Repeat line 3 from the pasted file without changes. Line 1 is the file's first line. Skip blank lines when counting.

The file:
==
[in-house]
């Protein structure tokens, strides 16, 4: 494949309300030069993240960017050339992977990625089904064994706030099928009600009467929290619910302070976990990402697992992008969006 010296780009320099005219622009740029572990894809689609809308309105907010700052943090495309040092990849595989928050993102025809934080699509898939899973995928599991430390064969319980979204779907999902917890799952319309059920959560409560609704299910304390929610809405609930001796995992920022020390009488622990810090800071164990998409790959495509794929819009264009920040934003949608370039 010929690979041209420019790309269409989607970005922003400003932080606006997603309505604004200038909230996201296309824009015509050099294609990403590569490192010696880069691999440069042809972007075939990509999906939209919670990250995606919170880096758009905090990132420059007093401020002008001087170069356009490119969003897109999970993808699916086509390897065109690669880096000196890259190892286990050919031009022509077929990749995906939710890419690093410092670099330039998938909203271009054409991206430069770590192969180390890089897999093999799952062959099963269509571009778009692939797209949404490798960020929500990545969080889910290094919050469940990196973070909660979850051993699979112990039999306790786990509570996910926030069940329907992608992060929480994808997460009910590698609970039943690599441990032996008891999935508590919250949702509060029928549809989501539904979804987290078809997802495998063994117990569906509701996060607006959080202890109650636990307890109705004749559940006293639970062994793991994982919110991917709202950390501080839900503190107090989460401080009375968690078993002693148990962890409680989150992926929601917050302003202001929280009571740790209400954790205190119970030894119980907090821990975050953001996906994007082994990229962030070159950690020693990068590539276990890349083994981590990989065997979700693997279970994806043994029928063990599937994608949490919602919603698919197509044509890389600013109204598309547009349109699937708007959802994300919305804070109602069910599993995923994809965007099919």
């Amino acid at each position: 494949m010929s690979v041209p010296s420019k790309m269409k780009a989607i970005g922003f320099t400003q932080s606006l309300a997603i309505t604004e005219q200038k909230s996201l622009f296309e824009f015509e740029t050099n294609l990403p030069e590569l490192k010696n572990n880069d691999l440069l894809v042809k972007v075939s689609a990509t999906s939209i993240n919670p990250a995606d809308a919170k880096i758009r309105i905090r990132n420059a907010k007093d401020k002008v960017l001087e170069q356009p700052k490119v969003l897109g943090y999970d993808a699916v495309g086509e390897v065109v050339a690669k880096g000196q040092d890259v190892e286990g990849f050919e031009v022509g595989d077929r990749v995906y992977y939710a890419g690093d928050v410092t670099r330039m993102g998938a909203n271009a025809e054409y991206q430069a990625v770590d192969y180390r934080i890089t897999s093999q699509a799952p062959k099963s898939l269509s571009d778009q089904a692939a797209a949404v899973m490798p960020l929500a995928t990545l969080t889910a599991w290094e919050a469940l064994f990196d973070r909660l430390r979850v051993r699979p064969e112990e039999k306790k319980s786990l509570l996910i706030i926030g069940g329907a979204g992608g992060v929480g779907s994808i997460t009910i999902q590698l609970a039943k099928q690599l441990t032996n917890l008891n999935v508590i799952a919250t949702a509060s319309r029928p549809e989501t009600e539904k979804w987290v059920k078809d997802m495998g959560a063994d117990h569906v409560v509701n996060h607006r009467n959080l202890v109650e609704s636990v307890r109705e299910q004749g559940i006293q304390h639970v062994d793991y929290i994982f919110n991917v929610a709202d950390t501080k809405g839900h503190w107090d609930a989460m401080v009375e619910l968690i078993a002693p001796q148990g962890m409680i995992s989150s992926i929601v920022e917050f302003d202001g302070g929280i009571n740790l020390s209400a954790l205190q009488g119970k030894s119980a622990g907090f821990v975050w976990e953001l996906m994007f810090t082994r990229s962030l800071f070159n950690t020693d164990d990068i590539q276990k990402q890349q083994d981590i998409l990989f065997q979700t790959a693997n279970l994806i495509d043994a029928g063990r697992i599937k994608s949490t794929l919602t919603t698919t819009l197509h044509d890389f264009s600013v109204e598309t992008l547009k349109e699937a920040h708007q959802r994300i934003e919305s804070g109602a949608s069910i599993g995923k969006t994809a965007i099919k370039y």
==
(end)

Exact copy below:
């Amino acid at each position: 494949m010929s690979v041209p010296s420019k790309m269409k780009a989607i970005g922003f320099t400003q932080s606006l309300a997603i309505t604004e005219q200038k909230s996201l622009f296309e824009f015509e740029t050099n294609l990403p030069e590569l490192k010696n572990n880069d691999l440069l894809v042809k972007v075939s689609a990509t999906s939209i993240n919670p990250a995606d809308a919170k880096i758009r309105i905090r990132n420059a907010k007093d401020k002008v960017l001087e170069q356009p700052k490119v969003l897109g943090y999970d993808a699916v495309g086509e390897v065109v050339a690669k880096g000196q040092d890259v190892e286990g990849f050919e031009v022509g595989d077929r990749v995906y992977y939710a890419g690093d928050v410092t670099r330039m993102g998938a909203n271009a025809e054409y991206q430069a990625v770590d192969y180390r934080i890089t897999s093999q699509a799952p062959k099963s898939l269509s571009d778009q089904a692939a797209a949404v899973m490798p960020l929500a995928t990545l969080t889910a599991w290094e919050a469940l064994f990196d973070r909660l430390r979850v051993r699979p064969e112990e039999k306790k319980s786990l509570l996910i706030i926030g069940g329907a979204g992608g992060v929480g779907s994808i997460t009910i999902q590698l609970a039943k099928q690599l441990t032996n917890l008891n999935v508590i799952a919250t949702a509060s319309r029928p549809e989501t009600e539904k979804w987290v059920k078809d997802m495998g959560a063994d117990h569906v409560v509701n996060h607006r009467n959080l202890v109650e609704s636990v307890r109705e299910q004749g559940i006293q304390h639970v062994d793991y929290i994982f919110n991917v929610a709202d950390t501080k809405g839900h503190w107090d609930a989460m401080v009375e619910l968690i078993a002693p001796q148990g962890m409680i995992s989150s992926i929601v920022e917050f302003d202001g302070g929280i009571n740790l020390s209400a954790l205190q009488g119970k030894s119980a622990g907090f821990v975050w976990e953001l996906m994007f810090t082994r990229s962030l800071f070159n950690t020693d164990d990068i590539q276990k990402q890349q083994d981590i998409l990989f065997q979700t790959a693997n279970l994806i495509d043994a029928g063990r697992i599937k994608s949490t794929l919602t919603t698919t819009l197509h044509d890389f264009s600013v109204e598309t992008l547009k349109e699937a920040h708007q959802r994300i934003e919305s804070g109602a949608s069910i599993g995923k969006t994809a965007i099919k370039y």